1. The covid-19 outbreak has led governments to close all live performance venues and prohibit open-air concerts as soon as their countries were hit by the pandemic. Three months later, these measures have brought the music sector to its knees. Where financial support has been made available for musicians, orchestras or ensembles, it is generally limited in size, scope and duration. In many cases, musicians are not eligible to any support.
2. There is a common desire of musicians, employers and audiences to re-open concert halls as soon as possible, to allow the artistic activity to resume. Read full post
You will find hereafter national reports by musicians’ unions on the situation in their respective countries re. the Covid-19 crisis, its consequences on the music sector and the response that they have developed in support of musicians whose jobs and revenues are impacted by this crisis.
In a joint press release issued on 20 October 2020, Belgian unions CGSP Culture & Media, CSC-ACV Transcom and SLFP-VSOA welcomed with satisfaction the court decision ordering the distribution by the Belgian National Orchestra (ONB) of video recordings unauthorized by musicians to be stopped.
Negotiations had taken place between the orchestra management and unions over the amount of remuneration to be paid to musicians in exchange for the transfer of their exclusive rights. After the failure to reach an agreement, the ONB decided unilaterally to make several video recordings available to the public without the prior authorisation of the musicians and their unions, for a lump-sum remuneration arbitrarily fixed at €600. Read full post
The Argentinian union SADEM and the Latin American group of FIM are in mourning after the demise of María Laura Vigliecca, member of SADEM’s management and president of OSDEM (Obra social de músicos).
A long-time trade unionist and a committed feminist, María Laura participated in several FIM meetings in Latin America, bringing her energy, experience and exceptional charisma. In October 2018, her presence at the FIM regional conference dedicated to the rights of female musicians (Montevideo) significantly contributed to the success of this event. Read full post
European Social Partners of the Live Performance Sector call for a coordinated action plan to secure the recovery and sustainability of the European cultural sector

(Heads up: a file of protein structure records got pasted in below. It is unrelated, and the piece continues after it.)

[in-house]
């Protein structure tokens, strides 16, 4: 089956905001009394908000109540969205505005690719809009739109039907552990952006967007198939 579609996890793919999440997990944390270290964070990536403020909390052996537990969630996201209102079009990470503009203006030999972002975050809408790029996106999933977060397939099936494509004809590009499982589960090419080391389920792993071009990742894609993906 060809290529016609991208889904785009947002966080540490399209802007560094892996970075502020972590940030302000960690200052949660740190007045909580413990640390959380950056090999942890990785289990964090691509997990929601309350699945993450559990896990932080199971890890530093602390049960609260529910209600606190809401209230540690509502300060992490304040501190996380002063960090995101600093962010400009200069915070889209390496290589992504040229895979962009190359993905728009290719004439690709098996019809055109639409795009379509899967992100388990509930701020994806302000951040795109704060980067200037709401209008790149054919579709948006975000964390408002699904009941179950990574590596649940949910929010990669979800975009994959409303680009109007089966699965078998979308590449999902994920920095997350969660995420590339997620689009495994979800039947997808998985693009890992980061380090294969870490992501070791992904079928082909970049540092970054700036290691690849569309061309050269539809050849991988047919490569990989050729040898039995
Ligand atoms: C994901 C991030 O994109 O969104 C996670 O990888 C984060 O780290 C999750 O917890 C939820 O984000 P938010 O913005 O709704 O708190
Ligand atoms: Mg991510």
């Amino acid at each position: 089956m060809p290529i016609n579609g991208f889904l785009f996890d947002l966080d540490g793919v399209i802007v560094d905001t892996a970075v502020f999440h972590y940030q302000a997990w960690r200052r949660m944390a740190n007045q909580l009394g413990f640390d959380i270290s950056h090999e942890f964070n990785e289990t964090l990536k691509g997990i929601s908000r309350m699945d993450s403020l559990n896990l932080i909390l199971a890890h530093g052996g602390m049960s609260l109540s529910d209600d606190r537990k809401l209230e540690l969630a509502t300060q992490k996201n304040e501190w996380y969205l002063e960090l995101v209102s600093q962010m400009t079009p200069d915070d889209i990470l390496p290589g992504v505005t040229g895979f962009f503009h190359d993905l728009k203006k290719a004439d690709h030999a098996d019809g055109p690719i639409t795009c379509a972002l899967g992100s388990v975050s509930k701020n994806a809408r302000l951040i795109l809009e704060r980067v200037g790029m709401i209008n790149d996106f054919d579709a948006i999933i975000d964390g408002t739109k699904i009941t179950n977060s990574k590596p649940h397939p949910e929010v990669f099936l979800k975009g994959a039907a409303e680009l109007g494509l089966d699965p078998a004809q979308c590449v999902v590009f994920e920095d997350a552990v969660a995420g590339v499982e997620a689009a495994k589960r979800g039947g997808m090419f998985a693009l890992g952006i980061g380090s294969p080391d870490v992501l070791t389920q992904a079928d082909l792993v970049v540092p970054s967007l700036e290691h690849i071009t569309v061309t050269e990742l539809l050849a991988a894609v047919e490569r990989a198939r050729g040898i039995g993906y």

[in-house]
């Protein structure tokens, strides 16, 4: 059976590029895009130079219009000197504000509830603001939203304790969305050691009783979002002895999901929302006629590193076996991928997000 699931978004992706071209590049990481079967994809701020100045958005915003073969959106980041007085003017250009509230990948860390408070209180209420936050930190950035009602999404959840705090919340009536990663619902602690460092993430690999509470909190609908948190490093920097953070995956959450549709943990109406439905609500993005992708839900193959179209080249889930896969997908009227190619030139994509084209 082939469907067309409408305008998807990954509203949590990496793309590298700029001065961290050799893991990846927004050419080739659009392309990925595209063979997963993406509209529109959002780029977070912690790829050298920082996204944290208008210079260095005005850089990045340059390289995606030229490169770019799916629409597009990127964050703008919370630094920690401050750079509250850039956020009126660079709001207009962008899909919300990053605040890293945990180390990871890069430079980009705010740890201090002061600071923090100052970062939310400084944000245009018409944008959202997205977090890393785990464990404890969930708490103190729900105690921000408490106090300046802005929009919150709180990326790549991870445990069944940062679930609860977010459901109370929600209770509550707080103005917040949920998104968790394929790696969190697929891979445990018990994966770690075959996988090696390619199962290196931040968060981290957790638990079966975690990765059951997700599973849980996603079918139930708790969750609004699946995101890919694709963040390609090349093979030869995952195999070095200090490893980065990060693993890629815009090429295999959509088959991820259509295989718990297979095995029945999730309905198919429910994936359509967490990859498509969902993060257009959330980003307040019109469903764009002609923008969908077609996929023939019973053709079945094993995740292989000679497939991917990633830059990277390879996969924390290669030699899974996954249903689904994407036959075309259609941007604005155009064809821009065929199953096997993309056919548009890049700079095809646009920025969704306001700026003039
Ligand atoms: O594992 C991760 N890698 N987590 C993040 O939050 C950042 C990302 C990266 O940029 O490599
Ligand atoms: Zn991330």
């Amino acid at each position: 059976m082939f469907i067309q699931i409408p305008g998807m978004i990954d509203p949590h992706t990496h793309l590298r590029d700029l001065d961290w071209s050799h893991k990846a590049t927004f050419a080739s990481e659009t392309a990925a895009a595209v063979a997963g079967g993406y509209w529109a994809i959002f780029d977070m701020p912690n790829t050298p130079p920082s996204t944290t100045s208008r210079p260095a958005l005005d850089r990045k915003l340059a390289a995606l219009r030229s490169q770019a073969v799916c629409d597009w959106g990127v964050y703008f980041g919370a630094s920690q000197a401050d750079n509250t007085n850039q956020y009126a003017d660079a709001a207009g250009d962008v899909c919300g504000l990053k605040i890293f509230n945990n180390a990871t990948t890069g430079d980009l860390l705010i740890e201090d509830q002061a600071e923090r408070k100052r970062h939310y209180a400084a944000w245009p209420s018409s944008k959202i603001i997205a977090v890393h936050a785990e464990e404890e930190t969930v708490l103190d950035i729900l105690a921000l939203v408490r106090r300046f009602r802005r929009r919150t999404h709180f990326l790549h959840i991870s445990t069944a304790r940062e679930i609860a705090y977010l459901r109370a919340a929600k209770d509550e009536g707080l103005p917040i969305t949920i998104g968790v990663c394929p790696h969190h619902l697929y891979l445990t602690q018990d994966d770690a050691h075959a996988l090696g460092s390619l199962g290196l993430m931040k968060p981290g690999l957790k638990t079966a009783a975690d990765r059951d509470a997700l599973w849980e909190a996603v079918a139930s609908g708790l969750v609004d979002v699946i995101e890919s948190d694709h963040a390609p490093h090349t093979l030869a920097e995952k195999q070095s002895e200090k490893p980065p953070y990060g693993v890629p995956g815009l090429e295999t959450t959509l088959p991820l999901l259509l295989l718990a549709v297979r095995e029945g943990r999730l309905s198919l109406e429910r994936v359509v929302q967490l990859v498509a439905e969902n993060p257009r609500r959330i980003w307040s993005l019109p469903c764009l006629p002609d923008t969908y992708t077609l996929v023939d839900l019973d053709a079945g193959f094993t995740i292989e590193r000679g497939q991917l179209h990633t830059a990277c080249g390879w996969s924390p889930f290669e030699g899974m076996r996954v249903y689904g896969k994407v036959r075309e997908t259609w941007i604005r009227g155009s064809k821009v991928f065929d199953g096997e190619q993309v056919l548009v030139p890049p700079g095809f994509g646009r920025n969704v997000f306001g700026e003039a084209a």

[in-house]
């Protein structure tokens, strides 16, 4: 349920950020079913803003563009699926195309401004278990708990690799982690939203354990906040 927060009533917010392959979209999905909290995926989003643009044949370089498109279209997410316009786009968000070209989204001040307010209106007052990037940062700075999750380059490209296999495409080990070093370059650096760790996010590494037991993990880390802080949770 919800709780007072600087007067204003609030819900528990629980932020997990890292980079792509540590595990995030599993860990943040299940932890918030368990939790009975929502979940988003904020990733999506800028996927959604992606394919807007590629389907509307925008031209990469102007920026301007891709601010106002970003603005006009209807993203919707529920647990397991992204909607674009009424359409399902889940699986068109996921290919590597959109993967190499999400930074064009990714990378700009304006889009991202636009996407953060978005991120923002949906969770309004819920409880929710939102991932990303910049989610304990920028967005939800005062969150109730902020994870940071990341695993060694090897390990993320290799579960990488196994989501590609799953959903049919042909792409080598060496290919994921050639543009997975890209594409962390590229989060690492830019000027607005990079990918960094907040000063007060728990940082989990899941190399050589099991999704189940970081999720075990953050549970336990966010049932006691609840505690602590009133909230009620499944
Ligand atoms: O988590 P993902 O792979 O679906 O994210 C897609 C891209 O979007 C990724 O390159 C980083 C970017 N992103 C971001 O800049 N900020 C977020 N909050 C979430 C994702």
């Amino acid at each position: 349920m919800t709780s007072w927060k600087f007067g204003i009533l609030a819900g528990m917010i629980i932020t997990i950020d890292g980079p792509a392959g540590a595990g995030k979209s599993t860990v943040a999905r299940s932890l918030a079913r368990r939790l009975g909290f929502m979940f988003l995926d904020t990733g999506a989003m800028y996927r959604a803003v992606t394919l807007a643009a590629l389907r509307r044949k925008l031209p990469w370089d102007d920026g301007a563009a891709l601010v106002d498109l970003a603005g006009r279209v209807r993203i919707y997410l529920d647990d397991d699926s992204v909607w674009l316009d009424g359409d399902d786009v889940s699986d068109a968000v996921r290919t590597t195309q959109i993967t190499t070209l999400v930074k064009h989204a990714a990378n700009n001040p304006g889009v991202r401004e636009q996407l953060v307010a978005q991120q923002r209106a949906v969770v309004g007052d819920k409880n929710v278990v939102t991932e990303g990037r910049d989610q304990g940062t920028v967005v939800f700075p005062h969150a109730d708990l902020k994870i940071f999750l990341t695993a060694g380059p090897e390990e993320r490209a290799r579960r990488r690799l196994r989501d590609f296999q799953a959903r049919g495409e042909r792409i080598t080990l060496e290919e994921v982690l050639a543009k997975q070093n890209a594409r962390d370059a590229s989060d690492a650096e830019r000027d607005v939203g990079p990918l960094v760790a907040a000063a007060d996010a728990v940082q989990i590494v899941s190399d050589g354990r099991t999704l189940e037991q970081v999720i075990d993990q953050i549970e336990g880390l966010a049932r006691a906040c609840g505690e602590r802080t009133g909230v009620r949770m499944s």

PEARLE*- Live Performance Europe representing over 10 000 organisations and the EAEA – European Arts and Entertainment Alliance, representing more than 150 unions, guilds, and associations and over 600 000 performers, technicians and staff in the music, performing arts and live sector – are calling on the EU institutions and national governments to adopt a coordinated approach including short-term support measures and long-term investment to save the European cultural sector amid a resurgence of the Covid-19 pandemic across Europe. Read full post
Since he left the Presidential political party, Cameroonian musician Roméo Dika – also president of musicians union SYCAMU and FIM Vice President – has been the subject of serious intimidation in his country. Today, he fears for his safety and that of his family.
As well as freedom of expression, freedom of opinion is an essential value in Democracy. Like the entire trade union movement, FIM is deeply attached to the protection of this fundamental freedom and wishes to express here its most profound concern. Read full post
The figures published by the industry are clear: since 2012, the music streaming market has been progressing continuously. This growth is accelerating year after year, in a spectacular way. In the United States, streaming-generated revenues for 2019 exceeded the total recorded music market for 2017 (RIAA data). The trend is the same on the British market, where figures for 2019 set new records: for the first time, the annual number of streams exceeded 100 billion (BPI data).
As the streaming economy develops, the questions grow as to the way in which revenues are divided between the various sector players. Read full post
Throughout the world, live entertainment is undergoing serious constraints, following government decisions taken in response to the Covid-19 pandemic. These constraints have brought about a drop in resources and serious disorganisation of programmes, in particular where symphony orchestras or operas are concerned.
In the face of such an unprecedented situation, it is essential for all stakeholders to work together to come up with suitable strategies, in order both to protect jobs and the missions of these institutions, over the short, medium and long terms. Read full post
The Covid-19 crisis has hit music performers hard. Gigs have been cancelled, festivals and performances postponed, and recording studios closed. It has brought into sharp relief the fact that musicians are sustained primarily by income generated by the live side of the music business and that streaming royalties are woefully insufficient.
It would take 53 million Spotify streams to break even on a € 24,000 loss, a figure that is unattainable for most musicians. In the UK, one in five respondents to an MU survey said they were considering leaving music altogether. Read full post